Former Silicon Valley Bank’s real estate footprint in limbo

Failed bank leases 160K sf headquarters in Santa Clara and 55 U.S. offices

FDIC's Martin J. Gruenberg and 3003 Tasman Drive in Santa Clara (Getty, Google Maps)
FDIC's Martin J. Gruenberg and 3003 Tasman Drive in Santa Clara (Getty, Google Maps)

As the former Silicon Valley Bank and its 17 branches reopen Monday under federal receivership, what happens to its 160,000-square-foot headquarters?

Following the bank’s failure on Friday, the fate of its Santa Clara offices at 3003 Tasman Drive and its 55 other U.S. offices depends on whether the Federal Deposit Insurance Corp. can secure a buyer for the bank, the San Francisco Business Times reported, citing a banking consultant.

SVB’s headquarters lease, part of a seven-building office campus known as The Quad, is set to expire Sept. 30, 2024. Leases for other office properties expire at various dates through 2057, according to regulatory filings. The bank had $101 million in net occupancy costs last year.

The bank has long been an anchor tenant at The Quad, which San Francisco-based TMG Partners bought in 2020 for $152 million.

Michael Wick, a 30-year veteran of the banking industry who spent six years as senior counsel at SVB and served as lead closing attorney for the FDIC’s division of resolutions and receivership before that, said it’s all about what future ownership will dictate.

He said if the FDIC can’t find a buyer, it would likely negate Silicon Valley Bank’s leases, a power granted to the agency by federal law

“When banks were being closed in the 2008 period, the FDIC worked hard to find a buyer, and buyers typically, though not always, would acquire the bank and its real estate,” Wick, who oversaw more than a dozen bank closures between 2009 and 2011, told the newspaper.

“But ultimately it was up to that buyer what they would keep and what they would reject.”

Wick said it was likely the FDIC had already begun working to gauge industry interest in such a deal.

If a buyer does emerge, he said, whether or not it would be inclined to keep SVB’s leases for its headquarters in Santa Clara and for the 55 offices it operates across the U.S. may depend on the buyer’s existing geographical footprint.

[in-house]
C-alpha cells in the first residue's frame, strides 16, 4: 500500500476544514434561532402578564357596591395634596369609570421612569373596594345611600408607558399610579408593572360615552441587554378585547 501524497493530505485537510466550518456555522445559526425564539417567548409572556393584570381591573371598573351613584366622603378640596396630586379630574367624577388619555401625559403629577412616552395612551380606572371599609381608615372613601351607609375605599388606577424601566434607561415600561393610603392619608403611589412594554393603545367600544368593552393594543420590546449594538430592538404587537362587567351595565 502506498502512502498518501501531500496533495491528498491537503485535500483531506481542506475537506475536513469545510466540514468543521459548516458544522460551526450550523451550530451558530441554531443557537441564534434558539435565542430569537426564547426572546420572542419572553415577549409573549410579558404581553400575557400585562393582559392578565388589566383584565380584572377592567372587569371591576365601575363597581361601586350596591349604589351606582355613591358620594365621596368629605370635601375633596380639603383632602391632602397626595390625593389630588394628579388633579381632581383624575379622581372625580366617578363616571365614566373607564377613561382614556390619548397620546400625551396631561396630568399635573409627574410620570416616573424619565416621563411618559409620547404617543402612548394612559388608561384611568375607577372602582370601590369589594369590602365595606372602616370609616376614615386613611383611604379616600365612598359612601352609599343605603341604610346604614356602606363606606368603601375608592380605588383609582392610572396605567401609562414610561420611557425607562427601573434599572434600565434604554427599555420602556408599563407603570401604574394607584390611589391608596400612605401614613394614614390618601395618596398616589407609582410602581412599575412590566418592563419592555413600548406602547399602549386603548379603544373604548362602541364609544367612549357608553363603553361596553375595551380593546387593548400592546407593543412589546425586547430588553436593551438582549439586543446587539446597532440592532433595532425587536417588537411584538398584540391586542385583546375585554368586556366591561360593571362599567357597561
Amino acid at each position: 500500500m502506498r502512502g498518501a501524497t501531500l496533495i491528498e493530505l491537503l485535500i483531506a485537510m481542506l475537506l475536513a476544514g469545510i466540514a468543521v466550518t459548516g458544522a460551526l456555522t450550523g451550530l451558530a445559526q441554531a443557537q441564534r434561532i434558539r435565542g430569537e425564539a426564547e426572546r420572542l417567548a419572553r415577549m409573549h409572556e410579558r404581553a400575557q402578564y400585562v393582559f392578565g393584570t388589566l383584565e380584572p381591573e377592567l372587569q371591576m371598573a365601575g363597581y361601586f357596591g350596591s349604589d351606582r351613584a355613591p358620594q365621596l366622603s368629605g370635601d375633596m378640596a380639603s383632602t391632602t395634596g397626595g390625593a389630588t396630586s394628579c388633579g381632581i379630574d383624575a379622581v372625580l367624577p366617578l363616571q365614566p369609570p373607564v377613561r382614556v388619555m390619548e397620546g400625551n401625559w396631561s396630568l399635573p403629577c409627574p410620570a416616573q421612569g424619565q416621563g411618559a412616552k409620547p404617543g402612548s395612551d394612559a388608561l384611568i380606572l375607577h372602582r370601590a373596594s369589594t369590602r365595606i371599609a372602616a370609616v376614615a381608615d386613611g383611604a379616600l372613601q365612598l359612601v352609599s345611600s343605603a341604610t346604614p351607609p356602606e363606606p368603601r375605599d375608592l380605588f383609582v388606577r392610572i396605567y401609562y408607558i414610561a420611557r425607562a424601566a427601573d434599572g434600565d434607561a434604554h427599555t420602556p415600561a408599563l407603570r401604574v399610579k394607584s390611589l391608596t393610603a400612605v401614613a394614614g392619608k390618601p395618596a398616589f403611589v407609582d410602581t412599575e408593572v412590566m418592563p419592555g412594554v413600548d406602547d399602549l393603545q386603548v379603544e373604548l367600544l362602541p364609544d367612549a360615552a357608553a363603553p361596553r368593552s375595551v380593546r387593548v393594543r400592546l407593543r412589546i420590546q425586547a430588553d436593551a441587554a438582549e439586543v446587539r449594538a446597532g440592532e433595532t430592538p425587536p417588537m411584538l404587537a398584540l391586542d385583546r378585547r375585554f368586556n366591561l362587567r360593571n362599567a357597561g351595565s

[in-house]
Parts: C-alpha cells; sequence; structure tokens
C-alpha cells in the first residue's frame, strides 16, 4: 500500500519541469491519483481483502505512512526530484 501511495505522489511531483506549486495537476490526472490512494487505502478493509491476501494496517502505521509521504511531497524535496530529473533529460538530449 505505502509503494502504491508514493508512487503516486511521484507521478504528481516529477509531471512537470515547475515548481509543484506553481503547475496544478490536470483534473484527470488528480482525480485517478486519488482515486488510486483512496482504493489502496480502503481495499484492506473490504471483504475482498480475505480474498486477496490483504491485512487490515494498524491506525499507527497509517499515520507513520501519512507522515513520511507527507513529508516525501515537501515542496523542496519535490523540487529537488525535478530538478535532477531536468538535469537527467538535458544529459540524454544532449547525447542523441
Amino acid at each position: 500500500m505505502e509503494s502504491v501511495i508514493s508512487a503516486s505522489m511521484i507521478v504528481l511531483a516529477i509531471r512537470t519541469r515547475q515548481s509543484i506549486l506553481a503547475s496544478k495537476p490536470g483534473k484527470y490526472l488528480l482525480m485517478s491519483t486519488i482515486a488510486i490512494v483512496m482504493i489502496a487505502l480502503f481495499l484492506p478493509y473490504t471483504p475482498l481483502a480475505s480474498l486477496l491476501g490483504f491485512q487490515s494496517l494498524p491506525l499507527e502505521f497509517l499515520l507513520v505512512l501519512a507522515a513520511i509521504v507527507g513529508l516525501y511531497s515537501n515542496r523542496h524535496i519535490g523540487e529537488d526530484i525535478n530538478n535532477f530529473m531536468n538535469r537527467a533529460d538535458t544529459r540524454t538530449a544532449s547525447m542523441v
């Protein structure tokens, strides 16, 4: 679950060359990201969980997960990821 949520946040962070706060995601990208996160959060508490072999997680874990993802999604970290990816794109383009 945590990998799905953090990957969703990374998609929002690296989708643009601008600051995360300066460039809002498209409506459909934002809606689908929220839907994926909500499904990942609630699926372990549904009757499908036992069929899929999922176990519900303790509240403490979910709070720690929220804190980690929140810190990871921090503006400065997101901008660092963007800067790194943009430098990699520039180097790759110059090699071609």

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An out-of-state buyer might appreciate the ability to simply assume SVB’s existing leases, Wick said, while a California-based buyer might see them as unnecessary.

The stunning failure of Silicon Valley Bank, which was shut down by regulators and taken over by the FDIC on Friday, sent shockwaves through the tech industry. But it could also have major implications for real estate.

Though the bank primarily lent to venture capital and private equity firms, about 15 percent of the loans on its books were secured by residential mortgages and commercial real estate, based on its 2022 financial report, according to an analysis by The Real Deal.

As the FDIC works to sell off SVB’s assets and pay out insured and uninsured deposits, these loans will have to change hands. In addition, the bank’s fall has led to a broader stock selloff that prompted stock exchanges to halt trading on a number of regional banks, including prominent commercial real estate lenders Signature Bank and First Republic Bank.

SVB held about $8.3 billion worth of loans secured by personal residence mortgages at the end of last year, and another $138 million linked to home equity credit lines. 

The bank also held about $2.6 billion in commercial real estate loans. Some 35 percent of its commercial-backed loans were on multifamily properties. Office properties accounted for 21 percent. 

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In its annual report, SVB said its commercial-backed loans “may involve a higher risk of default compared to our other types of loans,” given uncertainty around the economy and residual effects of the pandemic on retail, hotels and offices. 

SVB’s collapse marks the second-biggest bank failure in U.S. history and the largest since the 2008 financial crisis. 

— Dana Bartholomew